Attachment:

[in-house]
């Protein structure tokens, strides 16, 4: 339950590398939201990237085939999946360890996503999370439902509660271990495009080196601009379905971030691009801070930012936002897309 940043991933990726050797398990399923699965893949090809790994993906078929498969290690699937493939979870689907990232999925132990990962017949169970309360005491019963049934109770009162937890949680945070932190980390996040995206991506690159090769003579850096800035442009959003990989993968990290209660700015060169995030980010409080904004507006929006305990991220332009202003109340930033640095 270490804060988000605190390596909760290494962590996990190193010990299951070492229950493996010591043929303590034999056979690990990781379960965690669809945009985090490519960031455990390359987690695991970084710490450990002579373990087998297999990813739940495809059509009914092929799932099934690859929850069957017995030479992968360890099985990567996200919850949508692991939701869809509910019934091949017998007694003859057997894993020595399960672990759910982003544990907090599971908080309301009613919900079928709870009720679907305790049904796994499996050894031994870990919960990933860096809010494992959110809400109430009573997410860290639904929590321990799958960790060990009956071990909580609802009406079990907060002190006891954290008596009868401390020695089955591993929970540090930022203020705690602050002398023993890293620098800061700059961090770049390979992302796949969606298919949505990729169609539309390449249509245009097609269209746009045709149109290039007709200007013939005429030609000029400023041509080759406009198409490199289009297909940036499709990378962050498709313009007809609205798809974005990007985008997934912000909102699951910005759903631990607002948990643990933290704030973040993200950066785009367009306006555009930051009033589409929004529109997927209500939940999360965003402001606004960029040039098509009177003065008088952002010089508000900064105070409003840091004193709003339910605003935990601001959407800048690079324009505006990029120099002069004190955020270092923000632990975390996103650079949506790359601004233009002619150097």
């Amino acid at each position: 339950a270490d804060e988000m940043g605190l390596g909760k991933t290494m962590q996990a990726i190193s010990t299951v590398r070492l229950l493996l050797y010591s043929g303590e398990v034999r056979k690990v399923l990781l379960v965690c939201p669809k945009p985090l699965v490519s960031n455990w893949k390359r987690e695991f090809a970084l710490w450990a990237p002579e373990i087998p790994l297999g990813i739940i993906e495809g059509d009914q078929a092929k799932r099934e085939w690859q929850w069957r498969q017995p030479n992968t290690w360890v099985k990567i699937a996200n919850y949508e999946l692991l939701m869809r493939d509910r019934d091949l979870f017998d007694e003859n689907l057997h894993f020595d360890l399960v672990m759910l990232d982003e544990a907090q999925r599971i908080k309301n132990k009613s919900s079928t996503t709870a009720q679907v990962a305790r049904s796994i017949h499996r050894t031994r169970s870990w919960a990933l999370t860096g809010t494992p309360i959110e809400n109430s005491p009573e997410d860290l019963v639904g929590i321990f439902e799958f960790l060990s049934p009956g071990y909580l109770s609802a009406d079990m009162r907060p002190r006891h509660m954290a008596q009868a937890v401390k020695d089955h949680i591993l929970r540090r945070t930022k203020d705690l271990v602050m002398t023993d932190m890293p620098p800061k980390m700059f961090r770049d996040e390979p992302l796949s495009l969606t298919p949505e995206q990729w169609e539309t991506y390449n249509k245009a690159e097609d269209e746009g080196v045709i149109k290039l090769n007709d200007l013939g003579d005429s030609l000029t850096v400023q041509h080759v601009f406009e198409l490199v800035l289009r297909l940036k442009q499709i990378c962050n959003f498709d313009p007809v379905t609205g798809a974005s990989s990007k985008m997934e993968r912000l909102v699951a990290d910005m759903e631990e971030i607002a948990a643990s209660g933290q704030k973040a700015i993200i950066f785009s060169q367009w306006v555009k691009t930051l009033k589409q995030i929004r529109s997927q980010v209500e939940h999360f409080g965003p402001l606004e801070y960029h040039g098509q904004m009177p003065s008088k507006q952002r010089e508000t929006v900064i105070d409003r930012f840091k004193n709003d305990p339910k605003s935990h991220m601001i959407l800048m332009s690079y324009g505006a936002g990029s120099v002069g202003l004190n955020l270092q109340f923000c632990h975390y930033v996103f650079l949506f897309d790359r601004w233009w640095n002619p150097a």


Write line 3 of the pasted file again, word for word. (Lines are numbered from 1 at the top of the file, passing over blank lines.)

């Amino acid at each position: 339950a270490d804060e988000m940043g605190l390596g909760k991933t290494m962590q996990a990726i190193s010990t299951v590398r070492l229950l493996l050797y010591s043929g303590e398990v034999r056979k690990v399923l990781l379960v965690c939201p669809k945009p985090l699965v490519s960031n455990w893949k390359r987690e695991f090809a970084l710490w450990a990237p002579e373990i087998p790994l297999g990813i739940i993906e495809g059509d009914q078929a092929k799932r099934e085939w690859q929850w069957r498969q017995p030479n992968t290690w360890v099985k990567i699937a996200n919850y949508e999946l692991l939701m869809r493939d509910r019934d091949l979870f017998d007694e003859n689907l057997h894993f020595d360890l399960v672990m759910l990232d982003e544990a907090q999925r599971i908080k309301n132990k009613s919900s079928t996503t709870a009720q679907v990962a305790r049904s796994i017949h499996r050894t031994r169970s870990w919960a990933l999370t860096g809010t494992p309360i959110e809400n109430s005491p009573e997410d860290l019963v639904g929590i321990f439902e799958f960790l060990s049934p009956g071990y909580l109770s609802a009406d079990m009162r907060p002190r006891h509660m954290a008596q009868a937890v401390k020695d089955h949680i591993l929970r540090r945070t930022k203020d705690l271990v602050m002398t023993d932190m890293p620098p800061k980390m700059f961090r770049d996040e390979p992302l796949s495009l969606t298919p949505e995206q990729w169609e539309t991506y390449n249509k245009a690159e097609d269209e746009g080196v045709i149109k290039l090769n007709d200007l013939g003579d005429s030609l000029t850096v400023q041509h080759v601009f406009e198409l490199v800035l289009r297909l940036k442009q499709i990378c962050n959003f498709d313009p007809v379905t609205g798809a974005s990989s990007k985008m997934e993968r912000l909102v699951a990290d910005m759903e631990e971030i607002a948990a643990s209660g933290q704030k973040a700015i993200i950066f785009s060169q367009w306006v555009k691009t930051l009033k589409q995030i929004r529109s997927q980010v209500e939940h999360f409080g965003p402001l606004e801070y960029h040039g098509q904004m009177p003065s008088k507006q952002r010089e508000t929006v900064i105070d409003r930012f840091k004193n709003d305990p339910k605003s935990h991220m601001i959407l800048m332009s690079y324009g505006a936002g990029s120099v002069g202003l004190n955020l270092q109340f923000c632990h975390y930033v996103f650079l949506f897309d790359r601004w233009w640095n002619p150097a």